It’s no secret to anyone that the media landscape has changed dramatically over the past several years. Platforms like Facebook and Twitter, and items like cell phone cameras and flip cams have aided in changing that scope. Additionally, a large number of print publications have resorted to charging visitors for their content on the websites…Sporting News Today, American City Business Journals and, most recently, BaltimoreSun.com are good examples.

But the high-paced Internet world has also fostered opportunities to be creative to utilize a website as a main business, not just a complementary piece to a company. Great examples include Zappos.com and SchooloftheLegends.com.

In the simplest of terms, Zappos.com was born because its founder, Nick Swinmurn, couldn’t find the right pair of shoes… either in the mall or online. After searching the Internet, Swinmurn was amazed that there wasn’t one major retailer that specialized in shoes. So, he became that retailer by launching a business selling shoes through a website…a website that in November 2009 was acquired by Amazon.com in a deal valued at $1.2 billion. Although an online business, Zappos.com understood that reputation was important and was dedicated to being the elite online service leader while also offering customers the best selection….i.e. valued content. Getting customers to associate the Zappos.com brand with premium service was part of the ultimate PR strategy.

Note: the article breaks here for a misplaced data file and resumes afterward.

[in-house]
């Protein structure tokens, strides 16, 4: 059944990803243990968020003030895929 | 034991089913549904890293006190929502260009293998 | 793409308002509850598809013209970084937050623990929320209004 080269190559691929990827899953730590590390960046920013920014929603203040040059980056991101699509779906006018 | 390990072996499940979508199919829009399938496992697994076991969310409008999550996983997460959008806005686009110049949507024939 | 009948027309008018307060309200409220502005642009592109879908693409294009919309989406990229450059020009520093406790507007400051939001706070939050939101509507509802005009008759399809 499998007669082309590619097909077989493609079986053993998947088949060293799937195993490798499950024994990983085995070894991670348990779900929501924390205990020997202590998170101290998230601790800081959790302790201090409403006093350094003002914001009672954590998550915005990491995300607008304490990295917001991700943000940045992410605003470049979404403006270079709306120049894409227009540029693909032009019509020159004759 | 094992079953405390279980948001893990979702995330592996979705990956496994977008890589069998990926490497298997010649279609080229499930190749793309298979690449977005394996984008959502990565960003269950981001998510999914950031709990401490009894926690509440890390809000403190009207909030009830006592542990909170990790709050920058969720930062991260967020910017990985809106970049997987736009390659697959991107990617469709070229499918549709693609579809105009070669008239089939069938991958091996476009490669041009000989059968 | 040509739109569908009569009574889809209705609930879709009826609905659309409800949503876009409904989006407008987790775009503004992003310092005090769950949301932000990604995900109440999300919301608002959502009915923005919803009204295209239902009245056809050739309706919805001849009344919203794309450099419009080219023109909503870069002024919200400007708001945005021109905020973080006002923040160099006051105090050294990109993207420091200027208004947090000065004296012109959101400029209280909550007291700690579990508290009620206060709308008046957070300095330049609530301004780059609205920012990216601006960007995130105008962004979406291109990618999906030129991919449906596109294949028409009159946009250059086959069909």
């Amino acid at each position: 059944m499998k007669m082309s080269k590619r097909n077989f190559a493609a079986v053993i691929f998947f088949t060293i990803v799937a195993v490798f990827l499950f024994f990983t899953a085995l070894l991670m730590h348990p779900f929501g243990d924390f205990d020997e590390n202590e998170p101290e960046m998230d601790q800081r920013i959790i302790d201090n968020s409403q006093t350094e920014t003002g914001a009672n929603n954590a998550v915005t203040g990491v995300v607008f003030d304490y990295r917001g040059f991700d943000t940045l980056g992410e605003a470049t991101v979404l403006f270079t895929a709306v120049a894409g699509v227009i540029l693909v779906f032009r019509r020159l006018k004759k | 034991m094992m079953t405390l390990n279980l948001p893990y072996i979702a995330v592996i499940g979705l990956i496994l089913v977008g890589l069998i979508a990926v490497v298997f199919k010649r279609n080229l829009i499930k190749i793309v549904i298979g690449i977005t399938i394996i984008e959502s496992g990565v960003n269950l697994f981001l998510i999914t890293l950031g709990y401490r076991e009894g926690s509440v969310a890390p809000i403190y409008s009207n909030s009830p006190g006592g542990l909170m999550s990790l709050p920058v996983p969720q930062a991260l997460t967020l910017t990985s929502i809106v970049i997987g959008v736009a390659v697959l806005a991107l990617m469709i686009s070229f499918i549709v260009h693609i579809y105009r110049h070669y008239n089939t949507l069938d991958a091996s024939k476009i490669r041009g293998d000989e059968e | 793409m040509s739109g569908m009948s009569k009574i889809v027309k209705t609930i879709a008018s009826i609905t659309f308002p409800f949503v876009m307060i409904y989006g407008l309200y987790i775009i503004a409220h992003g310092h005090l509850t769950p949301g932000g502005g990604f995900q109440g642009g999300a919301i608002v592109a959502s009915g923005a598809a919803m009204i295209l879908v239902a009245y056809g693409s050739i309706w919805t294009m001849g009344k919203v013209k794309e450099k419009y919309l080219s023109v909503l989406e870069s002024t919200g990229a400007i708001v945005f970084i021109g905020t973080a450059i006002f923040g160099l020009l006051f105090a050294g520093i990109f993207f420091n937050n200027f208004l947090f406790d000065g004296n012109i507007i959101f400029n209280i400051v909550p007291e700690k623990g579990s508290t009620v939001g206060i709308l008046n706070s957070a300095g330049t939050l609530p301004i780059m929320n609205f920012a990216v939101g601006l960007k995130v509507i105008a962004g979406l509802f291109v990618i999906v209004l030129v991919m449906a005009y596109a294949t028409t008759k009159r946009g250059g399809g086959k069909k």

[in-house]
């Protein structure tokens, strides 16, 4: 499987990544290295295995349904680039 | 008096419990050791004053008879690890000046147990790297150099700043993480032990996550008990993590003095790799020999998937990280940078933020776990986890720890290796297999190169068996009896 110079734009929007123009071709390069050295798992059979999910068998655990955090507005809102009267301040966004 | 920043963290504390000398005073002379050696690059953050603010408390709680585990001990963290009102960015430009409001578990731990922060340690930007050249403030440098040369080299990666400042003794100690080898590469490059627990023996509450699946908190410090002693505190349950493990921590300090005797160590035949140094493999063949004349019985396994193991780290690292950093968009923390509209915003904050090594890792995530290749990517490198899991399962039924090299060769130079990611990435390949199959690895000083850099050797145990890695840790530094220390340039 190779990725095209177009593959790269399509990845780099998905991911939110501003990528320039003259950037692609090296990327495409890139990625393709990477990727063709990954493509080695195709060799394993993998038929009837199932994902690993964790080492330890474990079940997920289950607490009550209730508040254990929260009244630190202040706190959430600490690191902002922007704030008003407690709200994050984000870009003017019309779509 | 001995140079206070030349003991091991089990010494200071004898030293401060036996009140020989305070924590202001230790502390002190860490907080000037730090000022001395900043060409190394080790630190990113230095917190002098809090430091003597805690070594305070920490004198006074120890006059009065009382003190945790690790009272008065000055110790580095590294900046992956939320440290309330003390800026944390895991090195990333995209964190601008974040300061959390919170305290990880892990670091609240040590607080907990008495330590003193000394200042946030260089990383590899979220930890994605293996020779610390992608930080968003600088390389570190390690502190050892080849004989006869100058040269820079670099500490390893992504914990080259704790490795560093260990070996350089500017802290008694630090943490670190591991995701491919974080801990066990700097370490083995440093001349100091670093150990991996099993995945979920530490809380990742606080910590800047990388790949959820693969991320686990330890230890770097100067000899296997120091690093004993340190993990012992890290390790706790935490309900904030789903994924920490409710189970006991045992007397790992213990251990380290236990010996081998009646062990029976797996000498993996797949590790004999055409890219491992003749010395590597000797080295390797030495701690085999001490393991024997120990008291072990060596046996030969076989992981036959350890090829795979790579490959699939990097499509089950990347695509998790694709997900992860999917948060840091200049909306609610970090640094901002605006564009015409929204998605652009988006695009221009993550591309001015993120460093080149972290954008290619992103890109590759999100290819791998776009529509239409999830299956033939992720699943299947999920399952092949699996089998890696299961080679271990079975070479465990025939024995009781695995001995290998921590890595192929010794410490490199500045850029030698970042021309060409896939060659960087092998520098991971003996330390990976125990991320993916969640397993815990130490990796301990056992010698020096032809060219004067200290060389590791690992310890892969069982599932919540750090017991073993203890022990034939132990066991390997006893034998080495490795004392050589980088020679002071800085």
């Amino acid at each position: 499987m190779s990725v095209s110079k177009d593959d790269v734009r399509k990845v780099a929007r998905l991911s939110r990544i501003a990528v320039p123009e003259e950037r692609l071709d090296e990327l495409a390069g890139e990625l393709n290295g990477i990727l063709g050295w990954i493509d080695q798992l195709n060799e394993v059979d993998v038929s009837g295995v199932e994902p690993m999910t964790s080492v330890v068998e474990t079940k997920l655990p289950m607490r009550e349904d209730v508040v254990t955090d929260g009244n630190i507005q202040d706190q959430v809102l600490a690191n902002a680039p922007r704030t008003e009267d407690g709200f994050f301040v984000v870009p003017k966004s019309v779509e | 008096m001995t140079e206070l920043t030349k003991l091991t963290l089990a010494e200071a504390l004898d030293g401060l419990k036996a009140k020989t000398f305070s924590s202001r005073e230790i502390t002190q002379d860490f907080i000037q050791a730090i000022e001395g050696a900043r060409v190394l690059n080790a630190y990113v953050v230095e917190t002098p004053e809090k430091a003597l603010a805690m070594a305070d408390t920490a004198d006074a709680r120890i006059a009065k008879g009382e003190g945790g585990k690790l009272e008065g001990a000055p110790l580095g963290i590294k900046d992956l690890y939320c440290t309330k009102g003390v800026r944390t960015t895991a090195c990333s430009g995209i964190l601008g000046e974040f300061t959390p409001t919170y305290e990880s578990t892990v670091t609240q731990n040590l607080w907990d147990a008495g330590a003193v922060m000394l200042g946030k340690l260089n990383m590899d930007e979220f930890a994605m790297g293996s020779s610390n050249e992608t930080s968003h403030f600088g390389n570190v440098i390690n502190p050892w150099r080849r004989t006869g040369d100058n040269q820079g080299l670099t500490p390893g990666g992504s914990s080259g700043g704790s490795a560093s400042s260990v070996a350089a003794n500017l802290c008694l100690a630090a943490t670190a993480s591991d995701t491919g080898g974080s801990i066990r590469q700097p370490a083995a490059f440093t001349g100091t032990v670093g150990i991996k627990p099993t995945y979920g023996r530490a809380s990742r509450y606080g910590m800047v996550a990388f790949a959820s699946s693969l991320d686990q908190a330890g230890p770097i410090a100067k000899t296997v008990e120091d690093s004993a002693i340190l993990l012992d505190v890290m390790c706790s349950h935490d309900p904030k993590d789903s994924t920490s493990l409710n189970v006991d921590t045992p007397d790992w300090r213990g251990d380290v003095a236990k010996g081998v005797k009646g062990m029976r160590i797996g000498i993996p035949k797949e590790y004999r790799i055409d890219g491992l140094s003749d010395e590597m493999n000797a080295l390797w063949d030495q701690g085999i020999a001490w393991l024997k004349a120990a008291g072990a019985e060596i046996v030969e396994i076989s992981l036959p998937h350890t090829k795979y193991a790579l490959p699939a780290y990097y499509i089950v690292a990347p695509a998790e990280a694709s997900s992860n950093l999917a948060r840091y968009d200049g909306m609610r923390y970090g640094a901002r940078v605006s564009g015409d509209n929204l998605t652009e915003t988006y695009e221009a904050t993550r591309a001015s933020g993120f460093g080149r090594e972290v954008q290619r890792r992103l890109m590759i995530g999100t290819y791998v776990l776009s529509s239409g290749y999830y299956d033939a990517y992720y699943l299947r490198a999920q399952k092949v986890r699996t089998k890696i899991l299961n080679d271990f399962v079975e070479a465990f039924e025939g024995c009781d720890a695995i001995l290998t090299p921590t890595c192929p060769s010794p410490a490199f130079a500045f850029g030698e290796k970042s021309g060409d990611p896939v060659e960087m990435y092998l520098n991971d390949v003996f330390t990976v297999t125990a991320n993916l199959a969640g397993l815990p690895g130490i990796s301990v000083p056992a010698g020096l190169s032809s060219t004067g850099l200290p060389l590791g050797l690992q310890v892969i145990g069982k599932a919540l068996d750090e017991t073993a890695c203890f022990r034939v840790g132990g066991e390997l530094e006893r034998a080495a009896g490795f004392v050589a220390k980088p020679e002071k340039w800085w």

About a year ago, a group from Brentwood, Tenn. had a “Swinmurn moment” and launched a website, as a business, dedicated to providing football fans with the opportunity to become even more engaged with their favorite NFL players, past and present. SchoolOfTheLegends.com (SOTL.com) set out to be the number one online social community for football fans and athletes. Capitalizing on the fact that the NFL is America’s most popular sport and that fans can’t get enough of their teams and players, SOTL.com’s goal was to provide those fans with something that they didn’t have before…a unique, content-driven hub for connecting with NFL players. Imagine Facebook, Twitter and YouTube combined…but ALL about football.